ST. LOUIS (AP) – A filmmaker is denying that surveillance video in his documentary about the Michael Brown case in Ferguson, Missouri, was edited in a deceptive way.
Jason Pollock’s documentary raises new questions about events leading up to the fatal Aug. 9, 2014, encounter in which white Ferguson police officer Darren Wilson fatally shot Brown, who was 18, black and unarmed. Wilson was later cleared of wrongdoing.
Pollock responded by calling St. Louis County prosecutor Robert McCulloch a “master of deception” and standing by the video shown in his documentary “Stranger Fruit.”
“He’s trying to make it seem like I did something that I didn’t,” Pollock said of McCulloch on Monday in a phone interview. “He’s a master at deception, I’ll give him that, and he tricked the world for a long time, but he can’t trick us now. Because anybody who sees that video knows exactly what they see.”
The documentary, which premiered Saturday, includes earlier and previously unseen surveillance footage showing Brown inside the store at 1:14 a.m. getting what appears to be two drinks from a cooler, then going to the counter and requesting cigarillos. The clerk puts the drinks and cigarillos in a bag.
Brown gives something to a clerk, who appears to sniff it. A second clerk also sniffs what appears to be a small bag. Brown starts to leave but then returns to the counter, talks to the clerks and leaves without the bag containing the drinks and cigarillos.
Pollock said he believes the footage shows Brown trading a small amount of marijuana in exchange for the cigarillos. Pollock reasons Brown returned 10 hours later to pick up the bag of cigarillos that he simply had set aside earlier not to steal cigarillos as police claimed.
The grainy unedited footage, which Ferguson Market attorney Jay Kanzler also released, shows a clerk pulling both boxes of cigarillos from the bag after Brown leaves and putting them back on a shelf. Another worker takes the drinks back toward the cooler.
Pollock said those actions are not relevant.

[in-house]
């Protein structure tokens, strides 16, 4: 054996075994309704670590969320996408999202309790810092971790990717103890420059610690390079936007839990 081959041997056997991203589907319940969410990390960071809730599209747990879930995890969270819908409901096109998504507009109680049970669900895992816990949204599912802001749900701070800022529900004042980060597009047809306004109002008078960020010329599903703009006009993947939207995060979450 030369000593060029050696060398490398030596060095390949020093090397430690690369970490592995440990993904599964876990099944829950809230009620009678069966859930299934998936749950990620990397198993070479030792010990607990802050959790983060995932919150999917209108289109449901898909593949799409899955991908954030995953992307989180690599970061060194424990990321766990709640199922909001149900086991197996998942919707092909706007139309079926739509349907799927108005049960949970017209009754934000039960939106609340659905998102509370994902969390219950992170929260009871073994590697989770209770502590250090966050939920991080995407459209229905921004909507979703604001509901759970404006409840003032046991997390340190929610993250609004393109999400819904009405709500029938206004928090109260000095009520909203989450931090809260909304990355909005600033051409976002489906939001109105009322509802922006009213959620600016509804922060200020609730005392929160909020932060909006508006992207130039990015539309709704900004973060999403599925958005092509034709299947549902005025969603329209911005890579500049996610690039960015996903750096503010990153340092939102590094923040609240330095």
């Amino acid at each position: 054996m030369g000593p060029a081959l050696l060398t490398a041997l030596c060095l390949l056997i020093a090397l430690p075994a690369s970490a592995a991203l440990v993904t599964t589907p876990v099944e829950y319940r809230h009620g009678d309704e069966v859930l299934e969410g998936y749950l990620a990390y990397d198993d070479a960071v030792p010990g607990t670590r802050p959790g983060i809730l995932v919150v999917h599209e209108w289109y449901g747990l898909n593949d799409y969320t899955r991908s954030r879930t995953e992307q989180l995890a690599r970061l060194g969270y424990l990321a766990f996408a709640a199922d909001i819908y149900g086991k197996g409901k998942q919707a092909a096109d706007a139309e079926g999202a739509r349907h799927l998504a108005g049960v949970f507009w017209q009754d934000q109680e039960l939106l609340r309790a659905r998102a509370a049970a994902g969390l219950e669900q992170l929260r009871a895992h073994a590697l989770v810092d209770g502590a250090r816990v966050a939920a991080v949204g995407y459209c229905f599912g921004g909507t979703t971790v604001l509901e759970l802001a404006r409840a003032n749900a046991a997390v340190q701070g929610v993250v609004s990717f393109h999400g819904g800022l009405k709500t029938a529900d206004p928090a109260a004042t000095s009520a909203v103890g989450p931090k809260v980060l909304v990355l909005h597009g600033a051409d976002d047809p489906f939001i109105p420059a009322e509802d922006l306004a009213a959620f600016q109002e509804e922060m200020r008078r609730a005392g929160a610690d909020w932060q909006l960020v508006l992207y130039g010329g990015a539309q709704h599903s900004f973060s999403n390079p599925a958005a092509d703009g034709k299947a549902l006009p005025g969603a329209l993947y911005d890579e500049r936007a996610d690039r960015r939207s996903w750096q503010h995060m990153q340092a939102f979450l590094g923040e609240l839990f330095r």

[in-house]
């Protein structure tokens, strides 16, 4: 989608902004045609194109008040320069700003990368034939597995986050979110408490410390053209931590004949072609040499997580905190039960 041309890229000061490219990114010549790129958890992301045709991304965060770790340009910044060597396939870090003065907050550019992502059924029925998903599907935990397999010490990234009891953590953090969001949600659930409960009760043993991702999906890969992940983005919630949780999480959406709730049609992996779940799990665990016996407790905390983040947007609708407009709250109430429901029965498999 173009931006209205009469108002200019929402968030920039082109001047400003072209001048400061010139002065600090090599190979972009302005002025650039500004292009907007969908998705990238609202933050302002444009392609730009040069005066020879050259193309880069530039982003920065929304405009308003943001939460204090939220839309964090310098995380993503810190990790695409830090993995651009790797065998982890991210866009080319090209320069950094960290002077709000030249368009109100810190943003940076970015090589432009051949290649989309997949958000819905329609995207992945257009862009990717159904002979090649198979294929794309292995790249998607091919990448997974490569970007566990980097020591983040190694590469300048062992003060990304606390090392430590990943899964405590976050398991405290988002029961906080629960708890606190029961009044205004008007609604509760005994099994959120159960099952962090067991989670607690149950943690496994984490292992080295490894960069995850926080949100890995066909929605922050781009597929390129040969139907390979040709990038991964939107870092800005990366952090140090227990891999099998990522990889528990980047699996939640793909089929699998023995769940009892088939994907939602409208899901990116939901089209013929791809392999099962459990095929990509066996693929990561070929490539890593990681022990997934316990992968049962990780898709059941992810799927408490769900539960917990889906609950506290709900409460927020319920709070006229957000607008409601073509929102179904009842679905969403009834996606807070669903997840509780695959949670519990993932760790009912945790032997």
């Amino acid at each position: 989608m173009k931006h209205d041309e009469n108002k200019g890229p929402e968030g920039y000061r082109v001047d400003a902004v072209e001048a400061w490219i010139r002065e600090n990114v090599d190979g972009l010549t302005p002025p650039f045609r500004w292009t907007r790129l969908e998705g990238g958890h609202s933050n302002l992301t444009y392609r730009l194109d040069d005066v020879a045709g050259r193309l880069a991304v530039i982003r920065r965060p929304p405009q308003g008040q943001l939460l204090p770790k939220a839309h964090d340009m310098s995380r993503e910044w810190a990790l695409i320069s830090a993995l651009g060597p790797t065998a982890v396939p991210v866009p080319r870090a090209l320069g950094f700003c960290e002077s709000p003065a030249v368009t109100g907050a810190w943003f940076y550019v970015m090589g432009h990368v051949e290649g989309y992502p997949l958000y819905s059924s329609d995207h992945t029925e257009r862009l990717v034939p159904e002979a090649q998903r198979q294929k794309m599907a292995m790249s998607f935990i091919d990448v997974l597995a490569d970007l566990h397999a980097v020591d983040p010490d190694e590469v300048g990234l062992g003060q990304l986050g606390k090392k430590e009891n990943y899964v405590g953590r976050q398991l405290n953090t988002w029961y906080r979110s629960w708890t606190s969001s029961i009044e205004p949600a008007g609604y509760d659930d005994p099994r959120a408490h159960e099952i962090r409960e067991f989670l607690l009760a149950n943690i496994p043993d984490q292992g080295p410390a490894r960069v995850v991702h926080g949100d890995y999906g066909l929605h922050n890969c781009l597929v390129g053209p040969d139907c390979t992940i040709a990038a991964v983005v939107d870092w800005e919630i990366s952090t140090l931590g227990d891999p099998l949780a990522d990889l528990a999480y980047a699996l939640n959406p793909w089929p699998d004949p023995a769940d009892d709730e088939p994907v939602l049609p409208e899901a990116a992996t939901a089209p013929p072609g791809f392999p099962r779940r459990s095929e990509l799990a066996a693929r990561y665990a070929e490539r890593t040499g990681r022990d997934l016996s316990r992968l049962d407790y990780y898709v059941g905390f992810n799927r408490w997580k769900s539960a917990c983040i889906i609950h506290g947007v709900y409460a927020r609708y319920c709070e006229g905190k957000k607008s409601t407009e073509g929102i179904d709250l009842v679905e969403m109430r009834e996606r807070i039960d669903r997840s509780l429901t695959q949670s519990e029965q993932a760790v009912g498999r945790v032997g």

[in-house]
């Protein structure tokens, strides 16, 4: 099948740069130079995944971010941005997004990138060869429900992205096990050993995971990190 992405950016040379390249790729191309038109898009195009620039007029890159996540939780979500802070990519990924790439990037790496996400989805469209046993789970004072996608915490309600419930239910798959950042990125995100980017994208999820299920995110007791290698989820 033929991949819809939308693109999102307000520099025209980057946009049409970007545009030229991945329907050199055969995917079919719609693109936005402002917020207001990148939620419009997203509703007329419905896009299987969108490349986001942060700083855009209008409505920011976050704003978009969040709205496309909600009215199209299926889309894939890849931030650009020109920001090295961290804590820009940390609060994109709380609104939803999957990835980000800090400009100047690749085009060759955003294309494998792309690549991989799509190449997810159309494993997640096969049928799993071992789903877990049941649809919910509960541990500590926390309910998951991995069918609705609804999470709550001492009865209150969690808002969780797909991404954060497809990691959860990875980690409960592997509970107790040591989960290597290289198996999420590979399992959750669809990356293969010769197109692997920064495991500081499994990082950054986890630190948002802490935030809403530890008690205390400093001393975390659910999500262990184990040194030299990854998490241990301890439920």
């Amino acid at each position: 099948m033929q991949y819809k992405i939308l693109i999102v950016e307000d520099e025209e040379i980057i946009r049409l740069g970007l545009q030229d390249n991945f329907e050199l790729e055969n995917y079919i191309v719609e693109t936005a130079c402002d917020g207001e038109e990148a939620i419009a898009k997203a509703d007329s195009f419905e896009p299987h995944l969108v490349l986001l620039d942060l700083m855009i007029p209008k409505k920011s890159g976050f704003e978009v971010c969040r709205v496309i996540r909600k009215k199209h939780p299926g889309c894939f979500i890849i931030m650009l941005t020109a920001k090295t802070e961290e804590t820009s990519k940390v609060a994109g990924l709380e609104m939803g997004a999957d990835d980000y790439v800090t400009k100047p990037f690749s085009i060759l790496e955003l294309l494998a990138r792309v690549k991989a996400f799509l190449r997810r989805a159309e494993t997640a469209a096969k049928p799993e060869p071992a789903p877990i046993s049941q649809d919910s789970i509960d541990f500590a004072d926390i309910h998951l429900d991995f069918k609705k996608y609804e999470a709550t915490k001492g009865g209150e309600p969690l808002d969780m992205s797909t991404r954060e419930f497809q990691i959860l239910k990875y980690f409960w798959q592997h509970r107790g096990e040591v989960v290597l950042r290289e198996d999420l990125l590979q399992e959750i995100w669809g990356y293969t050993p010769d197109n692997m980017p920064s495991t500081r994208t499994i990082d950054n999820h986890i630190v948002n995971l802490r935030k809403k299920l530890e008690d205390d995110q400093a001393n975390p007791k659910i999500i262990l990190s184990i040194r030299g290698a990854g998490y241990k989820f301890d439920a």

“I didn’t edit the exchange,” Pollock said. “I decided to end my scene after Michael left the store because after that it is irrelevant what happened to the (cigarillos) and it is irrelevant what they (the clerks) did with them. The exchange is over, they had the weed, and then he decided to leave the store. He did not rob the store.”
Pollock said the clerks lied because they didn’t want to admit to involvement in a drug deal. But McCulloch said there was no evidence the workers did anything wrong.
Michael Brown Sr. spoke about what he saw in the video with CNN’s Brooke Baldwin Monday afternoon.
He says it confirms more of what he already knew.
“I just want the public to know that he [Michael Brown] wasn’t a bad guy – how bad they actually demonized his name, and the family, because of what they showed, they put out there,” Brown Sr. says. “I’m just happy that the public can see with their own eyes.”
The newly released footage also raised questions about how forthcoming police and prosecutors were about evidence. McCulloch said the earlier encounter involving Brown at the store was noted in a police report released on the night in November 2014 when the grand jury decided not to indict Wilson, who later resigned.
St. Louis County prosecutor Robert McCulloch says filmmakers heavily edited the footage to distort an incident that occurred several hours before Brown died. McCulloch and the attorney for the store both say there was no bartered deal between Brown and store workers.
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